Vaughn DiBattista (firstname.lastname@example.org)
Dr. Rebecca Jaroff has taught literature and English courses at Ursinus College for 21 years. She graduated from Ursinus in 1981 with a degree in English and a minor in Communications. After college, Jaroff spent ten successful years at 6ABC as a production manager, however, she fell out of love with the profession. “It just wasn’t fulfilling me anymore, I was in my early 30s and I thought, if I don’t make a change now, then I’m never going to be able to.”
From there, Dr. Jaroff attended graduate school at the University of Delaware, earning her P.h.D. while working as a teaching assistant. “I really loved teaching college students, and I’m so grateful for Ursinus for giving me that start in my life both times around…. I just fell in love with teaching, which was a real surprise to me because I swore I’d never teach.”
Besides being an educator, Dr. Jaroff is also a wife, a mother, and a (new) grandmother. When she’s not in the classroom, she can be found hiking, swimming, and even traveling.
To think of a world where Dr. Jaroff wasn’t a teacher frightens me, as she introduced me to the wonderful aspects of the English major. Her teaching styles are rather unorthodox, and she excels at getting the entire class involved. Every class is filled with discussion and dialogue, focusing on what the students have to say. “We, the English department, care so much about making sure students feel engaged and that they have a voice in everything that happens,” Dr. Jaroff exclaimed.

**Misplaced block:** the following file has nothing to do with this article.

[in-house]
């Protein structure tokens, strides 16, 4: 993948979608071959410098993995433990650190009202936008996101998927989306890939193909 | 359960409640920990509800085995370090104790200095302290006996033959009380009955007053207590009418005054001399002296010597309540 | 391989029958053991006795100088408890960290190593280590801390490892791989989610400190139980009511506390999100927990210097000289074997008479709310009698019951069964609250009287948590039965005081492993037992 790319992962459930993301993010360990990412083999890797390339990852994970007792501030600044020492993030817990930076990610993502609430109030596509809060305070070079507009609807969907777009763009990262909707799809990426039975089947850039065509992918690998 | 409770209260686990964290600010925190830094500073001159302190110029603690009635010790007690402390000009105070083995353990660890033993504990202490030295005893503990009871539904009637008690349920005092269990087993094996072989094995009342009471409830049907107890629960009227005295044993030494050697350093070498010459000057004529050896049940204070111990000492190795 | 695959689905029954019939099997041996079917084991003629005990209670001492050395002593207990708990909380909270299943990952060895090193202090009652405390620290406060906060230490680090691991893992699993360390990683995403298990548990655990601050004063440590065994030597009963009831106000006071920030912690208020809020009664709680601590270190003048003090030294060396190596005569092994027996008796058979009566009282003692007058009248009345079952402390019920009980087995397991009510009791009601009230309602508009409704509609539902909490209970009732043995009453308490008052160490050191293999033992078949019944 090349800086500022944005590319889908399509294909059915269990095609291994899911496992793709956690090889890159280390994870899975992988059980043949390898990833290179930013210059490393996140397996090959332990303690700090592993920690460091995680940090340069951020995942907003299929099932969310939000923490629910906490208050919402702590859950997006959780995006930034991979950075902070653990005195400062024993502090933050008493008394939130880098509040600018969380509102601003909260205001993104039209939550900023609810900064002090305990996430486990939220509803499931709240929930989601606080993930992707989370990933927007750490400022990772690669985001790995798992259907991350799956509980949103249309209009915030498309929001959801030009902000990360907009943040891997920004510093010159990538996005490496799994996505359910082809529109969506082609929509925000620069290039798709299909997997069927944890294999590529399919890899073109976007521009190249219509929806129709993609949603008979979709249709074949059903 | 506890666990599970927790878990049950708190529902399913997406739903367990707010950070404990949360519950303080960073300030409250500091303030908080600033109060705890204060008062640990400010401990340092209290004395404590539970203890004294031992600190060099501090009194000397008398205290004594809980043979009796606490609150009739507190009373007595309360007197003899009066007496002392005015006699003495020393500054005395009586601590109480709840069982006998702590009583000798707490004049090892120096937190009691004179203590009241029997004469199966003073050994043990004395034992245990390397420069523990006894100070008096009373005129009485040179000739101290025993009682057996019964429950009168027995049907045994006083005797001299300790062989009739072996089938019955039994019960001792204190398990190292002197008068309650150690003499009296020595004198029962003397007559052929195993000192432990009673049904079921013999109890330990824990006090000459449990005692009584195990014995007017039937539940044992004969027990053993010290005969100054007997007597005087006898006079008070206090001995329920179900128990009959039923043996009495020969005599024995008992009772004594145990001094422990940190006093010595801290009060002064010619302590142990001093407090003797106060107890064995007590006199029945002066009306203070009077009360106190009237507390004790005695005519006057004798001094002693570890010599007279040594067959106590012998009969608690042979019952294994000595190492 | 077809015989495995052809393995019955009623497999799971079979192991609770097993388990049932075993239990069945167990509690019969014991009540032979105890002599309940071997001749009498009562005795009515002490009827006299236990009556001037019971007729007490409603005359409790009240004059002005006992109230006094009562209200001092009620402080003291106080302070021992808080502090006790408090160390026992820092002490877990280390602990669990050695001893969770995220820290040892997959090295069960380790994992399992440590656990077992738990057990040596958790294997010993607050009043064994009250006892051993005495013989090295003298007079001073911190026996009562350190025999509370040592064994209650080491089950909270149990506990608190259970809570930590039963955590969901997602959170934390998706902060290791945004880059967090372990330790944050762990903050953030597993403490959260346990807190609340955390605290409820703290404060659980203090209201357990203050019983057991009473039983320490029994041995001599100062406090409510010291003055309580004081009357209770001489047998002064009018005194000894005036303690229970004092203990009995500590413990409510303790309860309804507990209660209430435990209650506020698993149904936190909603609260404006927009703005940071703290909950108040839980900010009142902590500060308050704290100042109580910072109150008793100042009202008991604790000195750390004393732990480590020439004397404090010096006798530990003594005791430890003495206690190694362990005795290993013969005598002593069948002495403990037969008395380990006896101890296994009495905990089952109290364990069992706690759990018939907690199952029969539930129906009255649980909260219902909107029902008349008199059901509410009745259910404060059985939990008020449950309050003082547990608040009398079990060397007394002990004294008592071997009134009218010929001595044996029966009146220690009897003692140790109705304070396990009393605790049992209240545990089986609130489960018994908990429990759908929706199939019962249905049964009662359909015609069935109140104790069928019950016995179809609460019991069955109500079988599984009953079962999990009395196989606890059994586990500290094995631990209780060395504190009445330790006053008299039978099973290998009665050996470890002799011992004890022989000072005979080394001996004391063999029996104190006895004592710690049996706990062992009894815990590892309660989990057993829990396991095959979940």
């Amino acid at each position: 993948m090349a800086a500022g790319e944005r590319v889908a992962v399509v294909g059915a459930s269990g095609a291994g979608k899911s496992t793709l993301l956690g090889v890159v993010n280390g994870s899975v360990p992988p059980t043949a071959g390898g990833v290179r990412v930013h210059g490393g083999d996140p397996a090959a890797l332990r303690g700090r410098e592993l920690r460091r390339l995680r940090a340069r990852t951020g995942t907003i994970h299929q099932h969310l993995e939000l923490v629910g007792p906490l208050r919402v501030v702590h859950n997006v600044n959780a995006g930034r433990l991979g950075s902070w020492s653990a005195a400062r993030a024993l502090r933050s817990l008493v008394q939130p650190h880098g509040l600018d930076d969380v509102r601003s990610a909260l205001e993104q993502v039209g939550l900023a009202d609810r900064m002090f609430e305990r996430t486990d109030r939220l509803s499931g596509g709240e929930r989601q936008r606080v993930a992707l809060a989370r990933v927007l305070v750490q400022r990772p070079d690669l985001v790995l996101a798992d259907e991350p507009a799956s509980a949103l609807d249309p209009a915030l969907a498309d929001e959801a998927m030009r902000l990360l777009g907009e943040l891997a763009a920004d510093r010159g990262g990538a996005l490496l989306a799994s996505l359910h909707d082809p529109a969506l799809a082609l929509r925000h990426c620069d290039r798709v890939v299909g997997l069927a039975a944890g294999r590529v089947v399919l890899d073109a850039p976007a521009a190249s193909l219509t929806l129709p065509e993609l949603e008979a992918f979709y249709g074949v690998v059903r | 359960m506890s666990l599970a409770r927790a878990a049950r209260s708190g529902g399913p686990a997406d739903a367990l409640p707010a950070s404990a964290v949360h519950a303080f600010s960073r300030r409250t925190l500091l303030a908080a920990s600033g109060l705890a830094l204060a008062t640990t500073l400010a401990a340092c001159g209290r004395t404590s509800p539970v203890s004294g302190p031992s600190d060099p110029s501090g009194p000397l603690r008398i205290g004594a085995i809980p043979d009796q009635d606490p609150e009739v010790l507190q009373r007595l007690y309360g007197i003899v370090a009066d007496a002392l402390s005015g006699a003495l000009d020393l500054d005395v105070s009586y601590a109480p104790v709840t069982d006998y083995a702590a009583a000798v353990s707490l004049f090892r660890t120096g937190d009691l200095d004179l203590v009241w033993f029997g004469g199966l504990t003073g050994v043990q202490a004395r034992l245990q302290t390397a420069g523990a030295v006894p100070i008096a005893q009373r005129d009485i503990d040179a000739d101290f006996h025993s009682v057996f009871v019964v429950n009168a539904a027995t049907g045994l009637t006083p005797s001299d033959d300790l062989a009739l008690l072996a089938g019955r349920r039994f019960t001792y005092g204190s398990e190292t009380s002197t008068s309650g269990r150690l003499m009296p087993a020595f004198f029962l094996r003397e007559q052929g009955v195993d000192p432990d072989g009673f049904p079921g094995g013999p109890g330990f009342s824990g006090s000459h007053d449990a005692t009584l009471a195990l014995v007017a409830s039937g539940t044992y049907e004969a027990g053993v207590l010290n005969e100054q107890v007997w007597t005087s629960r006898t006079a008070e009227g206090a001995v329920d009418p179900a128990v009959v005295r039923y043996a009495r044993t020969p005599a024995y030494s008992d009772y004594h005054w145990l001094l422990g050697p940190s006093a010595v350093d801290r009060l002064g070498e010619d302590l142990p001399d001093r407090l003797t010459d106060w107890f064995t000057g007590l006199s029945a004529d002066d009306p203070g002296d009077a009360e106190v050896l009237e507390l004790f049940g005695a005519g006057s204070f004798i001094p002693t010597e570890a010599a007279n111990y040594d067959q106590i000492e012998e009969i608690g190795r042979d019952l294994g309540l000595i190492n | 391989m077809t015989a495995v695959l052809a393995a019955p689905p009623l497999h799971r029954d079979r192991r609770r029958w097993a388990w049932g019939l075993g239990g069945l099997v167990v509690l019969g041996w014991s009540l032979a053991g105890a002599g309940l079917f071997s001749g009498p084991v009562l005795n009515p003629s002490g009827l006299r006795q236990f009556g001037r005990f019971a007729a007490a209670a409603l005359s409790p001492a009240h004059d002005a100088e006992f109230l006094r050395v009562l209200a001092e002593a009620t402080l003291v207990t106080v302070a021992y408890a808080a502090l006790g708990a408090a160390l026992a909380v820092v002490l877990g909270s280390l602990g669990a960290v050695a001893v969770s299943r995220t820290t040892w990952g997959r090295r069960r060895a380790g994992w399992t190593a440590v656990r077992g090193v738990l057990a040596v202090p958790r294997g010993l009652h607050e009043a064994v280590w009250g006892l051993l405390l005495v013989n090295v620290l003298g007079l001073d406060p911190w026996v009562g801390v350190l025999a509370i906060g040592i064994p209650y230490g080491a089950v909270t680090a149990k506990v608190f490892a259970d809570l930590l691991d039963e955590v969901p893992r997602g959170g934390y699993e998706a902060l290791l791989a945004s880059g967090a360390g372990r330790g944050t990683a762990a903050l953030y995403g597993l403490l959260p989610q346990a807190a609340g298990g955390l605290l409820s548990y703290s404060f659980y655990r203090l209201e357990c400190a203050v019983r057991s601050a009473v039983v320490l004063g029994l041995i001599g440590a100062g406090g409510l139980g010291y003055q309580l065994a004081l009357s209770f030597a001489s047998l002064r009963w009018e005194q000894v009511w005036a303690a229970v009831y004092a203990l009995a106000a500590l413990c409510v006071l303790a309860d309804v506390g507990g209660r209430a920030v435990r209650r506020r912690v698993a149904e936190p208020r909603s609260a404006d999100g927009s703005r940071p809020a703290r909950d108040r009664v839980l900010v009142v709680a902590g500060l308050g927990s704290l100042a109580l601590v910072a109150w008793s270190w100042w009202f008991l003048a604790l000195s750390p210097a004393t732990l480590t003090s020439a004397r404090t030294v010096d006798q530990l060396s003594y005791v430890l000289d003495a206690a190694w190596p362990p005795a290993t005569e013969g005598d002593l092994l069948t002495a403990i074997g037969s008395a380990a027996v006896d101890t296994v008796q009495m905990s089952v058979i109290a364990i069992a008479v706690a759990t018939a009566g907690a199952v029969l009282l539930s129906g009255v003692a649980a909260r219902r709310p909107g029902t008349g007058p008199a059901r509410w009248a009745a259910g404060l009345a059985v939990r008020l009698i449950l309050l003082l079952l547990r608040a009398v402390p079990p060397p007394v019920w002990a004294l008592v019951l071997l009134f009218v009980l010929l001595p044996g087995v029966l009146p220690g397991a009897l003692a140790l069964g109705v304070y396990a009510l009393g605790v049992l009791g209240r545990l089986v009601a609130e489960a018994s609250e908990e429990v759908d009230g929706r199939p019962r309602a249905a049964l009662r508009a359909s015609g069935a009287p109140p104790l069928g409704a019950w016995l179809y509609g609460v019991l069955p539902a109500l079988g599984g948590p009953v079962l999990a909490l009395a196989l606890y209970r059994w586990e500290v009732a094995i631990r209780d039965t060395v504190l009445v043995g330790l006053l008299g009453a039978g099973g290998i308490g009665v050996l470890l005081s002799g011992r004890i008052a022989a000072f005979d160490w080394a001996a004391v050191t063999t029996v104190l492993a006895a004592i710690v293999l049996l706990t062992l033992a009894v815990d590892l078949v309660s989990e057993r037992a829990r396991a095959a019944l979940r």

Throughout her time as a professor, Dr. Jaroff has taught topics that are bigger than English, as she educates others on the topics of race, gender, inequality, and much more. Dr. Jaroff uses English as an avenue to teach about real-world problems, gearing her students to be the change the world so desperately needs. “I was just struck by the misrepresentation of race in the novels we read in class. I think it’s just so important for students to encounter these ideas and think about them and understand historical context.”
What really struck me is Dr. Jaroff’s call to teach women’s literature. “Teaching women’s literature is about recovering voices. Those women from past centuries were always writing, and earlier literary scholars, mostly white men, belittled them, and silenced them. I wanted to help recover those voices.”
After twenty-one successful years of teaching and inspiring, Dr. Jaroff has decided to call it a career. “While I’m still in good health, and relatively young, I want to see what else is out there. I want to explore. So, when people ask me, what am I going to do? My go-to answer is: I don’t know.” And she is content with that.
Dr. Jaroff is excited to go on new adventures, and to spend time with her grandchildren who keep her very busy. While it is hard to imagine Ursinus without her, the students and myself wish Dr. Jaroff an amazing retirement.